How is your organization kicking off the new year? Are you hammering away at your annual marketing plan? Perhaps you’re course-correcting from a less-than-stellar performance from one of your KPIs. Maybe 2015 will be the year you’ll finally start content marketing. In any case, there are six steps you need to take, specific to search optimization, that will help you strategize, rebound and launch into the new year brilliantly.

1. Put Mobile in Motion

It’s probably not a surprise that having a mobile website is at the top of our list. In the lightning-fast changes of the SEO world, mobile is one thing that has consistently appeared on industry experts’ “must do” lists for years.

In March 2014, comScore reported that time spent with mobile apps now exceeds desktop web access, and two months later reported that “Mobile platforms – smartphones and tablets – combined to account for 60% of total digital media time spent, up from 50% a year ago.’ If time spent consuming apps and media are exceeding desktop web access, it’s easy to see that the trajectory for mobile to surpass desktop when it comes to how we access the web is a clear and near-future reality for which you must prepare immediately.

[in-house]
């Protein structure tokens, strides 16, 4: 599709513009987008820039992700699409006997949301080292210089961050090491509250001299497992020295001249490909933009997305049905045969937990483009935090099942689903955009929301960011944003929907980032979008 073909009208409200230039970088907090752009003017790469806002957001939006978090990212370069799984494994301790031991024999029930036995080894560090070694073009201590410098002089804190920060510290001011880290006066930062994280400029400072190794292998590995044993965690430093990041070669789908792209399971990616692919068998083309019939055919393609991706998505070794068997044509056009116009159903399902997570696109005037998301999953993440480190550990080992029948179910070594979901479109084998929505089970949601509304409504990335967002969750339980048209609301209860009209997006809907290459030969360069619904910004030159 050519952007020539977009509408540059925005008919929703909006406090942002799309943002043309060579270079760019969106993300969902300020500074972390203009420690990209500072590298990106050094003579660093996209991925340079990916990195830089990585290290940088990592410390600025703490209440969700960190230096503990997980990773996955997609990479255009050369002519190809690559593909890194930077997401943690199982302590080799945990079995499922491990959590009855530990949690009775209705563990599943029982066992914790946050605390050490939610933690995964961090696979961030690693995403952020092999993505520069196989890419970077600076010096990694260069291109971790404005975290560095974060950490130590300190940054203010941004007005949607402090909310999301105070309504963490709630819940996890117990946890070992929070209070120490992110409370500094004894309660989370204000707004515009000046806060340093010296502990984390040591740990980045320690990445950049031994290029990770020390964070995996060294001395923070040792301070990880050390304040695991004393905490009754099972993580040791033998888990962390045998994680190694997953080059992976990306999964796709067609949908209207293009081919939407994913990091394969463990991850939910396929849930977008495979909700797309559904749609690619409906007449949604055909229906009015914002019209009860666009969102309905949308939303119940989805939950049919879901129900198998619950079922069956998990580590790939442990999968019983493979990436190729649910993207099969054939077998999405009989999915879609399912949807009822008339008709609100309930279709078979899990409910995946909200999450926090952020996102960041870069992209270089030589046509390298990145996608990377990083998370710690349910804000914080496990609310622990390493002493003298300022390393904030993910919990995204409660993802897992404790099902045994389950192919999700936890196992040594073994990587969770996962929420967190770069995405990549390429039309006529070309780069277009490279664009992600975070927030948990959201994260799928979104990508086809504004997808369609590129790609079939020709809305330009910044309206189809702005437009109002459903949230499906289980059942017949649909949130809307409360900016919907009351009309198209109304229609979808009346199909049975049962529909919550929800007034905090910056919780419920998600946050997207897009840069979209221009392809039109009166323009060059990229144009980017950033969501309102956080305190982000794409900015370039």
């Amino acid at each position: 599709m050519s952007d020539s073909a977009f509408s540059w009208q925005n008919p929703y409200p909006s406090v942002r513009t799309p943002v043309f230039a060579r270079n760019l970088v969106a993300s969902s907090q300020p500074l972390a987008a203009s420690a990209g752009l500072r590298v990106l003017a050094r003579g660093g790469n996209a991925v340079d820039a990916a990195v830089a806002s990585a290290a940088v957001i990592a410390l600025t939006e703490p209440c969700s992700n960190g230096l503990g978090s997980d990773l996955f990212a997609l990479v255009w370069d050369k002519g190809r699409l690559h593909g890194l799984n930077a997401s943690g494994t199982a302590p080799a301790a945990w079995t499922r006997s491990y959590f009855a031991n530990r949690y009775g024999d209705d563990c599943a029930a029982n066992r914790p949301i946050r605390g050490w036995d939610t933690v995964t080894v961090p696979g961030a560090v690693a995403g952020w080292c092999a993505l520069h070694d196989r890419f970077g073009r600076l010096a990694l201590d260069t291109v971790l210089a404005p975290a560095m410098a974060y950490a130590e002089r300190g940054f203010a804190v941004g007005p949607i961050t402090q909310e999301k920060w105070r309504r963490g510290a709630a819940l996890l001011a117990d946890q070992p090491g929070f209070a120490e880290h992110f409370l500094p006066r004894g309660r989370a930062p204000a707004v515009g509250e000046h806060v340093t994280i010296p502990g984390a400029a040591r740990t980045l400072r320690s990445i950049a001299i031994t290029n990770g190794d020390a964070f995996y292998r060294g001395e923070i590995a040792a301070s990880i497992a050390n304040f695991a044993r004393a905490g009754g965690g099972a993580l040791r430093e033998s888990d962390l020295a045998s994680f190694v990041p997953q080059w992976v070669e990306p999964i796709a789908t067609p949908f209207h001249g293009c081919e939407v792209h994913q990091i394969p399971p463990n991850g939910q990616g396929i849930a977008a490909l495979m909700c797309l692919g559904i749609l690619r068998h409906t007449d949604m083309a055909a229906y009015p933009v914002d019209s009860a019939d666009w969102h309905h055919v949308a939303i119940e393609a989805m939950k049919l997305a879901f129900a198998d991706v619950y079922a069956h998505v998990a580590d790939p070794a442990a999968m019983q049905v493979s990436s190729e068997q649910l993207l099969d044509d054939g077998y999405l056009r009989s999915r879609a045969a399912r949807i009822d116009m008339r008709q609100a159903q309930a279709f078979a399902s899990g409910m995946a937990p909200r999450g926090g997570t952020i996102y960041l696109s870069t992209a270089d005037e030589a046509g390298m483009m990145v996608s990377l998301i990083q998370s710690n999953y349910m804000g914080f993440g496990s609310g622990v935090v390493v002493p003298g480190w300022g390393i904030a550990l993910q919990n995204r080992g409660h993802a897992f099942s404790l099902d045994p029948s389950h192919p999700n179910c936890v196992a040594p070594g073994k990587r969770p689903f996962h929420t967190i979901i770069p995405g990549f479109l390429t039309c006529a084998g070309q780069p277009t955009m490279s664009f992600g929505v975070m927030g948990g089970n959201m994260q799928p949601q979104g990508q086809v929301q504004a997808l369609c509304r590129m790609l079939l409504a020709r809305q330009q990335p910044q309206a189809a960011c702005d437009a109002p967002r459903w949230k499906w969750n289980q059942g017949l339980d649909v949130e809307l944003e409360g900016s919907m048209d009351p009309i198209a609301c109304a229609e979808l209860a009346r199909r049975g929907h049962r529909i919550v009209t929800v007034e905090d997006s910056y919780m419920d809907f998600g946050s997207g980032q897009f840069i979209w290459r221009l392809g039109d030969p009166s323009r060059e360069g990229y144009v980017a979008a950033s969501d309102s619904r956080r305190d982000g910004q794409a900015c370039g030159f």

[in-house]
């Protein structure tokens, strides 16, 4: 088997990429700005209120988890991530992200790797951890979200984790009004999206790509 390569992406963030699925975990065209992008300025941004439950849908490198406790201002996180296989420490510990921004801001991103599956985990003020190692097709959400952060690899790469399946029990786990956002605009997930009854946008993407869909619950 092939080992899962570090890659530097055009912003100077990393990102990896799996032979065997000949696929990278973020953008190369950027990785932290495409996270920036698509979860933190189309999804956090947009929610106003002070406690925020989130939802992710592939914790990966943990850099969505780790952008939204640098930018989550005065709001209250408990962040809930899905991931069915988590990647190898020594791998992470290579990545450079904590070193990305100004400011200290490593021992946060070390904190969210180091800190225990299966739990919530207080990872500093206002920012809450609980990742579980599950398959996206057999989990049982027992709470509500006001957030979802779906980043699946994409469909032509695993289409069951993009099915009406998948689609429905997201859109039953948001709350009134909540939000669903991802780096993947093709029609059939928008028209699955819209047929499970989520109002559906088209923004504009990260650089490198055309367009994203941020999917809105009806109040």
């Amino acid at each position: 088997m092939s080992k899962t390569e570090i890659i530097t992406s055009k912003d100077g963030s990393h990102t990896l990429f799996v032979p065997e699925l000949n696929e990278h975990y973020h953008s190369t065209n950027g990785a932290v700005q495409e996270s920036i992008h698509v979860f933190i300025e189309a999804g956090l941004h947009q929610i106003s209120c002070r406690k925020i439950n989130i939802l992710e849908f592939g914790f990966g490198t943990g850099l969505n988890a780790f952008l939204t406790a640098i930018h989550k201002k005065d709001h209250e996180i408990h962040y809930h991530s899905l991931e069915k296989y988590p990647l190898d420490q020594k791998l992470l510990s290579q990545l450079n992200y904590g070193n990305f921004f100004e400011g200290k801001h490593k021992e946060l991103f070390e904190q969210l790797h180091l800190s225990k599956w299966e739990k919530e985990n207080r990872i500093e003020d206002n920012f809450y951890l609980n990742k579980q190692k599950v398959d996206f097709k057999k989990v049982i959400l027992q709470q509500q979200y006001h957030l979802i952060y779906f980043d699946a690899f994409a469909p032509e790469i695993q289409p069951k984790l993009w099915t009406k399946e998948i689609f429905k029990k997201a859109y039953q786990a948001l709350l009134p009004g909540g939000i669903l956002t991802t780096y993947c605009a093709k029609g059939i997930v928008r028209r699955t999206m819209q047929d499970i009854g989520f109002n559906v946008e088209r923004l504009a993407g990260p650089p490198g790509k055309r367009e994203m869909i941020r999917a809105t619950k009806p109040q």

Google Responds to Responsive Design

Google has made it clear that it prefers responsive design – sites that display the same URLs and HTML to all devices, mobile or desktop, and use Cascading Style Sheets (CSS) to change how the page appears on the screen – because they believe it offers a good user experience and makes it efficient for Googlebot to discover your content. Furthermore, with Google’s November 2014 rollout of the “mobile friendly” designation in its mobile search results, it’s likely to be a positive (yet perhaps indirect) ranking factor. Therefore, sites that successfully enact a mobile strategy will likely have lower pogo-sticking and bounce rates, and greater user engagement on the page, all of which we know are keys to better performance.

Mobile friendly designation

If creating a responsive design would mean starting fresh with a brand new website, it may be worth your investment. If not, there are other ways to achieve a mobile-friendly website more quickly and, to paraphrase General George Patton, “A good plan today is better than a perfect plan tomorrow.”

A good plan executed today is better than a perfect plan tomorrow. - George S. Patton

This year, make your website mobile-friendly in one of three ways: